The state of the selection remains unchanged until the slave is deselected with a selection command (as described above) with non-matching secondary addresses, or a SND_NKE to address 253. The slave, which uses mode 1 for multibyte records, will be selected by a telegram with the CI-Field 52h and the right secondary address, but it will be deselected by a telegram with the CI-Field 56h and any secondary address.
A Slave with implemented primary and secondary addressing should also answer telegrams to his primary address. A Slave with only secondary addressing should occupy the address field in the RSP_UD telegram with $FD to signal that it will not participate in primary addressing.
7.2 FCB-Bit and Selection
(§ chapter 7.2 reworked)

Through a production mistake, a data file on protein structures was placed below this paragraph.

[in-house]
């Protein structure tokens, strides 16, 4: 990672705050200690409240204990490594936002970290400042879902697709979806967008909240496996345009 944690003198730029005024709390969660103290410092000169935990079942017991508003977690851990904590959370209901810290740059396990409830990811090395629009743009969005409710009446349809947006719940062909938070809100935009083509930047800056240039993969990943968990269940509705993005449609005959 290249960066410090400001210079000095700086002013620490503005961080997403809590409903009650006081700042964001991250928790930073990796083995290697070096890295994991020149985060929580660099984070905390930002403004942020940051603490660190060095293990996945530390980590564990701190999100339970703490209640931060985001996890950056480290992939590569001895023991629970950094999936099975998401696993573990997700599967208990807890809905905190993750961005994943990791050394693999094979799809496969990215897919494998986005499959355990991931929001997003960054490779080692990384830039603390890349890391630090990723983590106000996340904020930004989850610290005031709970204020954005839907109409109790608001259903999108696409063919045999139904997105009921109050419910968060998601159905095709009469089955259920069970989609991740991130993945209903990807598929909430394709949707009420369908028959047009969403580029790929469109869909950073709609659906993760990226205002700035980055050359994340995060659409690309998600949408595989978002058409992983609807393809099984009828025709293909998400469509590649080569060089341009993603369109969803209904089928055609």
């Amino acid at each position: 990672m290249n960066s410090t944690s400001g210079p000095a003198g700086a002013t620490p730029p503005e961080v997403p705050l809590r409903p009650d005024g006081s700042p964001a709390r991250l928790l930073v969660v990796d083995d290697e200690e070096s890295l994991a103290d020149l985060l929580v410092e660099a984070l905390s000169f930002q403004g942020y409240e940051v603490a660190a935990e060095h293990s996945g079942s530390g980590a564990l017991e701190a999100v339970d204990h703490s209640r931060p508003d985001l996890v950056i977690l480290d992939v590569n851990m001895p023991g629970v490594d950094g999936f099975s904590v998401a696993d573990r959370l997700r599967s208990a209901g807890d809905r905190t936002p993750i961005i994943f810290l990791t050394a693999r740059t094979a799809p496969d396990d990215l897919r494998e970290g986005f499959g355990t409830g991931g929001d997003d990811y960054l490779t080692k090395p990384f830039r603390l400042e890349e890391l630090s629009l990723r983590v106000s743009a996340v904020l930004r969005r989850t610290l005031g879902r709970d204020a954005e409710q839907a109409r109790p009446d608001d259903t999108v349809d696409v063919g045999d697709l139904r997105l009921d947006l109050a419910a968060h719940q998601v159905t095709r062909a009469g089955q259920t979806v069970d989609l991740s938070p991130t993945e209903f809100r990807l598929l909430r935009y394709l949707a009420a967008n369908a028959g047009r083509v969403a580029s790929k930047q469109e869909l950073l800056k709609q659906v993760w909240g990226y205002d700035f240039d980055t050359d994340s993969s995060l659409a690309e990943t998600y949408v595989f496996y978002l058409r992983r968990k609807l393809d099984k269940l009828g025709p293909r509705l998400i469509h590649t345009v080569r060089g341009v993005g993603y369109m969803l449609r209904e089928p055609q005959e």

A slave with implemented secondary addressing and with implemented FCB-administration must have an additional set of 0, 1 or 2 separate “Last Received FCB”-memery Bit(s) for all communication via the pseudo primary address 253 ($FD). If it can communicate also alternatively over some other primary address (exept the special addresses 254 and 255) an additional set of 0, 1 or 2 “Last received FCB”-memry bit(s) for each of these primary addresses is required. A valid selection telegram will not only set the internal selection bit but will also clear all 0, 1 or 2 internal “Last received FCB”-memory bit(s) associated with secondary addressing via the pseudo primary address 253 ($FD). The master will start the communication (REQ_UD2 or SND_UD) after any selection telegram (CI=$52 or $56) with the FCV-Bit set and the FCB-Bit set. If a slave has more than one alternative secondary identification, only a single set of 0, 1 or 2 “Last received FCB”-memory bit(s) for all secondary addresses is required.